Tokyo Sustainable Seafood
    Symposium 2018 Report-6


    B-2: From Local Fisheries to Inbound Visitors

    Yoshikatsu Ikuta
    3rd Generation President, Suzuyo (Toyosu Tuna Intermediate Wholesaler)
    Representative Director, Seafood Smart

    “As I listen to everyone’s stories, it is without question that “traceability” has become a keyword. However, another thing has become clear: that obtaining certification or providing omotenashi (Japanese hospitality) is not profitable. I would like everyone in the general public to take that into consideration.”

    Hiroko Sasaki
    Food Journalist / President, Chefs for the Blue

    “A chef holds that hands of both producers and consumers. They are able to communicate in more than one directions. So, on one hand, I have seen them change the awareness of producers by expressing to them that they desire sustainable products; on the other hand, they have many opportunities to convey the thoughts of producers to the consumers and educate them on why that’s important.”

    Kazuhiko Ono
    CEO, Kaiko Bussan

    ”I believe that the most important thing for the sake of a sustainable fishery 100 years in the future is to deepen our understanding that marine resources are a shared Japanese asset. From now on consumers must look beyond the price of the fish and start to think about the story behind the price, who caught that fish and how, and why it’s on the shelf.”

    Satoquo Seino
    Associate Professor, Department of Urban and Environmental Engineering,
    Graduate School of Engineering, Kyushu University 

    “I think that the issues of a fishing village is related to the identity of that region. In Kyushu, I would like to better understand the meaning and culture of each fishing village. I’d like to invite people to come visit us because places like Tsushima Island and Gotō Islands are full of incredible fish stories, nature and fishermen that are working hard to implement resource management in their region. Since we are now connected I am looking forward to share more and work on something together.”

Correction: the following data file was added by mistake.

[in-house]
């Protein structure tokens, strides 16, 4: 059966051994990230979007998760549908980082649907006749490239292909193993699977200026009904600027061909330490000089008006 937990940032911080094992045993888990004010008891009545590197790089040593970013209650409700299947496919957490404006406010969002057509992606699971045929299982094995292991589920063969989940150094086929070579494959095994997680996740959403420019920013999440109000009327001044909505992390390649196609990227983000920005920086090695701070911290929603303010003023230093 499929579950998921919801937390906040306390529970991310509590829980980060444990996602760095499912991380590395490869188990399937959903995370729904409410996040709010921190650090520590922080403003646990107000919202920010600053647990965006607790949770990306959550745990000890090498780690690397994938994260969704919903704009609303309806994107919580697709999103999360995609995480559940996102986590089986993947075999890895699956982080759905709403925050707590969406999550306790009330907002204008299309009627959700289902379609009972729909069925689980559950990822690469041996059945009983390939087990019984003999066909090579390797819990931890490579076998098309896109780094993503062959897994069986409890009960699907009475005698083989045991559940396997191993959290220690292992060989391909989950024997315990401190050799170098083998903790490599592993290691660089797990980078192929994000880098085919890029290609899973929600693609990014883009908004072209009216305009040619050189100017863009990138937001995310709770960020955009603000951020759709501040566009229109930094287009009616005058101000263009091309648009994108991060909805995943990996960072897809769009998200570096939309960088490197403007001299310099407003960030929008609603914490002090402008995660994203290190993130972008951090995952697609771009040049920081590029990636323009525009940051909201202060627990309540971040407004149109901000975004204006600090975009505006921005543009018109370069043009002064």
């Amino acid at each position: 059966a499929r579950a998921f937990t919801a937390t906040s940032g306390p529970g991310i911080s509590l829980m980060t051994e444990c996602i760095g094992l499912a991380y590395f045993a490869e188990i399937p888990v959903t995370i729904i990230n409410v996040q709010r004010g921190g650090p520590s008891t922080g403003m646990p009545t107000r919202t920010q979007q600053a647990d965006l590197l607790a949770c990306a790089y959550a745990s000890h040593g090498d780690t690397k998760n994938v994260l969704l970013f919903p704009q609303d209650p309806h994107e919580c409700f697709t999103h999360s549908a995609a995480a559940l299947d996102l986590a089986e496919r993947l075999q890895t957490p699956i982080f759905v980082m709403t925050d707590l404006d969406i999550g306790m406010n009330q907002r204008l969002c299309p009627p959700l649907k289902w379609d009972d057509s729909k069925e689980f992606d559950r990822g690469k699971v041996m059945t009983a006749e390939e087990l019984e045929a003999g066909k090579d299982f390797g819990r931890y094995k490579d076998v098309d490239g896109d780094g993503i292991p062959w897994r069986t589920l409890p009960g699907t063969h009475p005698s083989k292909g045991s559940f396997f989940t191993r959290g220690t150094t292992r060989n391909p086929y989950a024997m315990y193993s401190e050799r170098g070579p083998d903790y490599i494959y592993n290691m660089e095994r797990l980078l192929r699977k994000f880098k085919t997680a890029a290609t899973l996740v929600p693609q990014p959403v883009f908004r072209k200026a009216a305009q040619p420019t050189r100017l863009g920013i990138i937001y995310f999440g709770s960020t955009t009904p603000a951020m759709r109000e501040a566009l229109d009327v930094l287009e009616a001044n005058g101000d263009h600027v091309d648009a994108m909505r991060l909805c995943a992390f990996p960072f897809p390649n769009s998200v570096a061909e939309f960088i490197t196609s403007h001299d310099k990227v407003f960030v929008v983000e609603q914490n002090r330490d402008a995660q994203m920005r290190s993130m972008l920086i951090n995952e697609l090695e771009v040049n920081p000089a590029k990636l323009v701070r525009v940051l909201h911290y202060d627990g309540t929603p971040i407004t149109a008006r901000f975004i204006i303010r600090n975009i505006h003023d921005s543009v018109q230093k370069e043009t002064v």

Shinsuke Ishii
    Chef and Owner, Sincere / Lead Chef, Chefs for the Blue

    “I felt that we need to put in a stronger effort if you consider the fact that we are not able to manage ourselves properly, even though we have the means to become the best in the world. As chefs, cooking is our work and, of course, we must complete our daily tasks. This project is very difficult and poses a large burden at the moment but the chefs still get together late at night because they are constantly thinking about what they can do. Everybody’s awareness was raised as a result of the first study workshop, and I think everyone felt that we can’t just be cooking dishes. If there is something we are able to do, we should do it.”